Into The Shadows is available for purchase in e-book and paperback here.

Into The Shadows


Arriving home from a short holiday in Dingle, Lily Crossways makes a staggering discovery – on one of her photos taken on ‘Inch Beach’, a woman’s desperate face is staring directly at her. Yet Lily knows she was alone that day on the beach. Who is she, is she even real, and why has she appeared to Lily? Unable to let the woman go, Lily makes the uncharacteristic decision to leave behind her safe world in England and return to Dingle to try and find her.

Her search eventually leads her to cafe owner David Carson, this woman’s brother, who hasn’t seen his ‘missing’ sister in five years. Lily must now convince him to trust in her, taking bold steps to prove herself to him, and together track down his sister before it’s too late. Yet are either prepared for the hidden secrets they are about to uncover in their earnest desire to find her, and the impact it will have on those they love?

On Writing and Photography

A Guest Post by Marie Jones

To me, writing and photography flow together, enriching the other.  They are both my passions, though if I had to chose between them, writing would (just) win the day.  Words are so powerful, beautiful, haunting. They can transport you into a world so unlike your own, even into a different realm, time or space. They can express your thoughts, dreams, desires, with such great depth and power.

But for me, when I take photos, my eye will be drawn immediate onto something. It’s a quick rush of feeling, different to what I experience when writing; which evolves over a longer timeframe. Clicking on an image captures that moment forever – whether it is a newborn’s first smile, a dolphin leaping into the air, the majesticness of a mountain, or the unexpected joy of seeing a rainbow.


So for me, the photos I take of this beautiful world we live in will always inspire me in my writing. For my debut novel, Into The Shadows, the photo I took on Inch beach had such a profound effect on me, literally taking my breath away, that once I’d returned home, the writer in me sparked into life and began to weave a story around this one photo, so much so I used the idea of a woman’s face on a photo to take my main character, Lily, on an extraordinary journey of her own. One image, one moment, one chance to take it.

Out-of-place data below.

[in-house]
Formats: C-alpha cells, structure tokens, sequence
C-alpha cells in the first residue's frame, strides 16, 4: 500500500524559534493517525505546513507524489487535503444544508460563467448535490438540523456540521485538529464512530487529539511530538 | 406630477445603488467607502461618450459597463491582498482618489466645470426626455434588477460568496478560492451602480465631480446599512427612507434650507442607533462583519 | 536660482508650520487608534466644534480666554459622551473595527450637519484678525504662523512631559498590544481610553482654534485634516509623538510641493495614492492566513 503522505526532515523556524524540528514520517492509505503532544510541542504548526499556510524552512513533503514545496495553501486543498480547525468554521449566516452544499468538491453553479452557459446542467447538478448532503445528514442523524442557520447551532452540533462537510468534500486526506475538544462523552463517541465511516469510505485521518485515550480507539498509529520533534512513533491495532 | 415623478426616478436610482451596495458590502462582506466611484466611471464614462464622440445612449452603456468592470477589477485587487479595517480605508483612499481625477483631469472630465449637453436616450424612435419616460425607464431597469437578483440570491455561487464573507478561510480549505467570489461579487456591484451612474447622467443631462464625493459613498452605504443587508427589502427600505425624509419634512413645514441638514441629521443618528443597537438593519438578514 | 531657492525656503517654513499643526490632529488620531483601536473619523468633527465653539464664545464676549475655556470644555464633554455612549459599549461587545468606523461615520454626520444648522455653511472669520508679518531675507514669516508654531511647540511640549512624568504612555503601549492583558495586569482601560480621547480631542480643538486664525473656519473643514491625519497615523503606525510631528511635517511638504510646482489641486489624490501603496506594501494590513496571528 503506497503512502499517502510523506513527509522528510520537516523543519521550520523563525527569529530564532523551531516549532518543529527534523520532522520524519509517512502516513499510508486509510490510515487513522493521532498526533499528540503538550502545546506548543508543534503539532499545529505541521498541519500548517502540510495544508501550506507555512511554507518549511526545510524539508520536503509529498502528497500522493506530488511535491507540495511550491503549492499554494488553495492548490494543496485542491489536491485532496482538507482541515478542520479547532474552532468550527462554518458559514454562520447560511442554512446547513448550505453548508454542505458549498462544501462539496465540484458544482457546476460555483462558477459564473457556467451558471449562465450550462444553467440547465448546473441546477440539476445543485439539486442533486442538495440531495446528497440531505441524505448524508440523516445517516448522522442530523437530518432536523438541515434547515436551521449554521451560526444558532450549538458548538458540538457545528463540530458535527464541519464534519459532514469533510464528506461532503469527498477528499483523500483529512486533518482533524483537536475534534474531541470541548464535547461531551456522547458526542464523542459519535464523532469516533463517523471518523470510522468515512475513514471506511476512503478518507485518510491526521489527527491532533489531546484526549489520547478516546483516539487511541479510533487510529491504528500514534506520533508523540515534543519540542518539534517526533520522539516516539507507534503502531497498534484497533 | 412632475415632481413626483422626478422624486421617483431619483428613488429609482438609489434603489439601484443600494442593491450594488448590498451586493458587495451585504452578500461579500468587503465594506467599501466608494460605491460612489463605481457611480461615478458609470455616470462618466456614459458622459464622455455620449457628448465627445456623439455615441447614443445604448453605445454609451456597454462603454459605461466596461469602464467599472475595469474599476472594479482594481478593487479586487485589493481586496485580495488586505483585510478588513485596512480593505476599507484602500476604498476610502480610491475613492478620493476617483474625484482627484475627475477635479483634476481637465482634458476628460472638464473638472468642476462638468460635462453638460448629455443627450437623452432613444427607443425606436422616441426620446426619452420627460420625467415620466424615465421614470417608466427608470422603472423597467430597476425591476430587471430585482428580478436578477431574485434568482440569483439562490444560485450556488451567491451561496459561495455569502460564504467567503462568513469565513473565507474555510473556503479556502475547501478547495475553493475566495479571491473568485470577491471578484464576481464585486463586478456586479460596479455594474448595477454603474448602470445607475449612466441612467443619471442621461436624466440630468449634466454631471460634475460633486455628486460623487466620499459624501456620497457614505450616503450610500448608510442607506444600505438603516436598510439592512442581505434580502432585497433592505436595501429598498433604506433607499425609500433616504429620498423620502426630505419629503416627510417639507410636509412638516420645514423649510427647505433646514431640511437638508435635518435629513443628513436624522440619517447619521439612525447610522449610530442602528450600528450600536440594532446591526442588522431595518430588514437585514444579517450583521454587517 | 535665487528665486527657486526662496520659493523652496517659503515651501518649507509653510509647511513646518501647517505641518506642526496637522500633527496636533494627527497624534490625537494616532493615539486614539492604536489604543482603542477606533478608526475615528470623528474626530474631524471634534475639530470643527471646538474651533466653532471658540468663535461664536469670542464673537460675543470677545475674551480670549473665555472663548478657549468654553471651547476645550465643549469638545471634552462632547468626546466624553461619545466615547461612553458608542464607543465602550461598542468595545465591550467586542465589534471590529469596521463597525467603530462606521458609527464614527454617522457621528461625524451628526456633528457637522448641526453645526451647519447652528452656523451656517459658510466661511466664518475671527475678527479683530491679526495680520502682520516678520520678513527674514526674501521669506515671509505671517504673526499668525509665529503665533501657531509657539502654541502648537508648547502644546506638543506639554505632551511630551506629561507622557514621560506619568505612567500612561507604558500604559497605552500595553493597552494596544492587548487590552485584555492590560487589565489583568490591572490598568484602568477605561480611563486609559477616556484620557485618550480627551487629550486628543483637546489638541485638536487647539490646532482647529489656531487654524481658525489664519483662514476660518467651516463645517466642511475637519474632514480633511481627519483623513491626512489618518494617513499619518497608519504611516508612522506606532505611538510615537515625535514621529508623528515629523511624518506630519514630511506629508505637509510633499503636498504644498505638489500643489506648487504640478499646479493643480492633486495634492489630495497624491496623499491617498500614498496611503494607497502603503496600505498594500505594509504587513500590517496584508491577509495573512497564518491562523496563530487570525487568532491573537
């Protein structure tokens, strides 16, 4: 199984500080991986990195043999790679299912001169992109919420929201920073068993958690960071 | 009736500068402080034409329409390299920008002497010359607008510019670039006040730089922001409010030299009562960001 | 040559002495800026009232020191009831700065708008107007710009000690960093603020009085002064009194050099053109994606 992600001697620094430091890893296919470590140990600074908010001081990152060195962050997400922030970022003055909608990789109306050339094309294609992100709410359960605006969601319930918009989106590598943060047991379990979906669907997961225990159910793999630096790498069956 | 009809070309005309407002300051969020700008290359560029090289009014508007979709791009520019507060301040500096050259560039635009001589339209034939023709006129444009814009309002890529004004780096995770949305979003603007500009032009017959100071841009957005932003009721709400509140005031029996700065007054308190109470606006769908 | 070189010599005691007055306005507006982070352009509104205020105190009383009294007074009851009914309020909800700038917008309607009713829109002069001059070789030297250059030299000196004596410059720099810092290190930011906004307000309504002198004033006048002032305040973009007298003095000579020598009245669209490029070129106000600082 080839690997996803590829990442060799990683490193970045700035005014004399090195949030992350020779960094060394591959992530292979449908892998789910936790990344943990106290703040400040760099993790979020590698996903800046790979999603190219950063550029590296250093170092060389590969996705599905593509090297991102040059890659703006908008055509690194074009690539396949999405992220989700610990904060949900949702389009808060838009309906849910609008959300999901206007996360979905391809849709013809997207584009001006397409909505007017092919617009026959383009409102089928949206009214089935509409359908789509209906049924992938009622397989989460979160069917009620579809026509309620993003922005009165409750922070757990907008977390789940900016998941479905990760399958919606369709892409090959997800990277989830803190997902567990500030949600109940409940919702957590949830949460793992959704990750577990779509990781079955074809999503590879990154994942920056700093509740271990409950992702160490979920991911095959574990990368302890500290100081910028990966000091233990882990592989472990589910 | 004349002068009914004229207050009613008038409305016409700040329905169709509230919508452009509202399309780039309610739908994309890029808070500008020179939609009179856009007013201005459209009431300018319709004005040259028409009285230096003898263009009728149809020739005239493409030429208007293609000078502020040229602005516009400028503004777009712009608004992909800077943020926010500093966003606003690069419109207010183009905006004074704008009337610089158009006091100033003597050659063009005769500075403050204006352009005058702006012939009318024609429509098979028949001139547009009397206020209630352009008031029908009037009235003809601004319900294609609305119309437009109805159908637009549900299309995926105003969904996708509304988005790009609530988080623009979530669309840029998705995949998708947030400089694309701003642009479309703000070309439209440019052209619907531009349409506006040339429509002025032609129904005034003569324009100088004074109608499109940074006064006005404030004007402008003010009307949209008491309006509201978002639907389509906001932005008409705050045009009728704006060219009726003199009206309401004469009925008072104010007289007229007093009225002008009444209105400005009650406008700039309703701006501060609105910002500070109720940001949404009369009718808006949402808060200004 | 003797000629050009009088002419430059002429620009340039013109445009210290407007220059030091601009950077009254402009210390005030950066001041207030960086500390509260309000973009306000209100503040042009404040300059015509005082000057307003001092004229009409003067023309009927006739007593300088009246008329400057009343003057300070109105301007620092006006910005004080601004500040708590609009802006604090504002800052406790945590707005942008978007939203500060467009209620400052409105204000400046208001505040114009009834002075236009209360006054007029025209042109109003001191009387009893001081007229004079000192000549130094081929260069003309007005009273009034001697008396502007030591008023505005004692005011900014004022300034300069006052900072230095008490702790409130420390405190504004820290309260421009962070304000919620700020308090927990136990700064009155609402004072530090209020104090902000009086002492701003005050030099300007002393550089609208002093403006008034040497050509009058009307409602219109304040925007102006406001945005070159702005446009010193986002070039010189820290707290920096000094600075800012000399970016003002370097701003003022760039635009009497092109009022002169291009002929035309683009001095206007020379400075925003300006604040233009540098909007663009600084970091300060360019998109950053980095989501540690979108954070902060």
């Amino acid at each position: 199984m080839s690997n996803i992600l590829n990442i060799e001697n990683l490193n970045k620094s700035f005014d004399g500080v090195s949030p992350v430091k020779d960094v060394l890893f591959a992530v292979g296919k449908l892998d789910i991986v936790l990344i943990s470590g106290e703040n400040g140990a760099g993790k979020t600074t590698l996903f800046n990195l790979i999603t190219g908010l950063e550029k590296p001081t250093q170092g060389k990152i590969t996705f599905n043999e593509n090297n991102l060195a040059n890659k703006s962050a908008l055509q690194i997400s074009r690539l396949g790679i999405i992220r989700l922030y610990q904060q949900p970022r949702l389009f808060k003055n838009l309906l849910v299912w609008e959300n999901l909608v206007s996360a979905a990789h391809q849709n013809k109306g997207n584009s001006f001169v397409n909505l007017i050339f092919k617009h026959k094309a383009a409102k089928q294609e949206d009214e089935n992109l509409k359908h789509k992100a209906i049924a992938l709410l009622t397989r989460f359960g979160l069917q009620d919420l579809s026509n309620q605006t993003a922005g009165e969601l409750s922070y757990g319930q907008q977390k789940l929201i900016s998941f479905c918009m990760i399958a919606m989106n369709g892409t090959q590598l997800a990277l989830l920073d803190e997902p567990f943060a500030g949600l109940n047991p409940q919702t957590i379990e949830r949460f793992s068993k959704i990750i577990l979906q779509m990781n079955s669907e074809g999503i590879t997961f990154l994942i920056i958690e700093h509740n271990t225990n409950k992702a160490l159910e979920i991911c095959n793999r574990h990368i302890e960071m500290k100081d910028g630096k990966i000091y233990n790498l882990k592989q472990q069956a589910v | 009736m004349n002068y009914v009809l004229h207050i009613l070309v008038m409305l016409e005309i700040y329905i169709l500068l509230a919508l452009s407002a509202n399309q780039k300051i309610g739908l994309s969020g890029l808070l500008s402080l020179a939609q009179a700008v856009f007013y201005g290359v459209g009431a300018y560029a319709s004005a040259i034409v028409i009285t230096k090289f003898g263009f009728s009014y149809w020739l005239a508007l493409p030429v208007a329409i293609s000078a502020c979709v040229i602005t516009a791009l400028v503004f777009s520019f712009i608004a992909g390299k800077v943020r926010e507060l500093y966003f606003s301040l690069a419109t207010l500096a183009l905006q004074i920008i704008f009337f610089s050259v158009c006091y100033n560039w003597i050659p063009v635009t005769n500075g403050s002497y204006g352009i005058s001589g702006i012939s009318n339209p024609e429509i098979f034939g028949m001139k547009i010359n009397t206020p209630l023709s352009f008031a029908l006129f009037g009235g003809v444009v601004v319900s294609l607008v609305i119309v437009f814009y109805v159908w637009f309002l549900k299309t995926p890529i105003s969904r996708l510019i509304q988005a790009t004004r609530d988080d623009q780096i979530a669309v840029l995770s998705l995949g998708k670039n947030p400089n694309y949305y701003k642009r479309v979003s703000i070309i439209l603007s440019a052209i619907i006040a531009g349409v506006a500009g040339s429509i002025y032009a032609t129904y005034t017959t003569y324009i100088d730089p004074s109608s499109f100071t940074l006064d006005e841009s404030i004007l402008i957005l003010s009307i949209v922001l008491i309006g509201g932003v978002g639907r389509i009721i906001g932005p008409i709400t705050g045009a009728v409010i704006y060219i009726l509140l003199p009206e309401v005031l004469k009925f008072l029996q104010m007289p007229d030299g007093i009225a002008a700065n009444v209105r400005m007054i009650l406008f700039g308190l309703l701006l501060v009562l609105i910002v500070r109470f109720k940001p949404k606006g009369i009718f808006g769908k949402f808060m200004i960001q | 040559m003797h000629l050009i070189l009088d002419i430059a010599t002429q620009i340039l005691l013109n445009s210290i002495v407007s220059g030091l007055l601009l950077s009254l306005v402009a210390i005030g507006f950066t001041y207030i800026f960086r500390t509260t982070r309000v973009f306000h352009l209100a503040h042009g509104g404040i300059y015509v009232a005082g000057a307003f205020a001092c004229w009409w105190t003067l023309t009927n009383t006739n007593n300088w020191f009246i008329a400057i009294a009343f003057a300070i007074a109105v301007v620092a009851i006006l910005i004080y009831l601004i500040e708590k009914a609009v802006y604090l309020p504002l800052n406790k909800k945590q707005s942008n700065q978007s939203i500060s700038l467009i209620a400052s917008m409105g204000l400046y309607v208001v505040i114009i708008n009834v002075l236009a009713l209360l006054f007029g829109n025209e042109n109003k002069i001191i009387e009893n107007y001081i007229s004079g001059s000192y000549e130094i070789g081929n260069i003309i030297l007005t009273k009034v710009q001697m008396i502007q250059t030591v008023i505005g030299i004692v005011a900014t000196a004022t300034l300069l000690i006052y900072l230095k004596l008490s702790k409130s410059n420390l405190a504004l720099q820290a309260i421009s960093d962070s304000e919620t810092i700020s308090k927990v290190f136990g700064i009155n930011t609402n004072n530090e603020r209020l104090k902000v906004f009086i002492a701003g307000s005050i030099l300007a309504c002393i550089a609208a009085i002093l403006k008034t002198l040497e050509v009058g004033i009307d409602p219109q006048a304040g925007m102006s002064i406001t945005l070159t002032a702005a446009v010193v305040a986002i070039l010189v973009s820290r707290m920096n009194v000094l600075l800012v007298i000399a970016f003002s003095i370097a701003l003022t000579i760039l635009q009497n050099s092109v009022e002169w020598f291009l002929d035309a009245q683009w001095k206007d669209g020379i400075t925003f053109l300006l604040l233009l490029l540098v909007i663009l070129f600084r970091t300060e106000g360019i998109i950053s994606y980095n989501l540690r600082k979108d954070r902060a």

I’ve started writing a new novel, based around the highlands of Scotland.  Again, it was the beauty of these raw, wild mountains alongside the calm beauty of the clear waters of the lochs that first drew me in as a photographer.  I framed these images on my mind, and now setting to work on bringing a story to life around them.


Before writing Into The Shadows, I ran my own photography business.  I had the privilege of photographing some truly awesome people, often at their most vulnerable as they waited to get married, or just become a mum for the first time and all the emotions that brings.  I love people, I really do.  They continually stagger and overwhelm me with their capacity and strength of mind.  I see beauty in their faces they often can’t see themselves.  Now as a writer, I will always strive to capture in my own characters what I observed as a photographer.

We are amazing creations, we really are, and I feel honoured that I get to show this, through my photography, and now as a story teller.

About Marie Jones


Around writing and family life, Marie also works part time as a Teaching Assistant at a local primary school, every day encouraging the budding talent of our future writers.

Marie is married, and has two gorgeous children. She’s loving being in her 40s and highly recommends it!

Marie’s other passions include photography, travelling and pencil drawing. She ran my own photography business for a few years and had her photos exhibited.

You can follow Marie on Twitter, visit her website and find her on Facebook.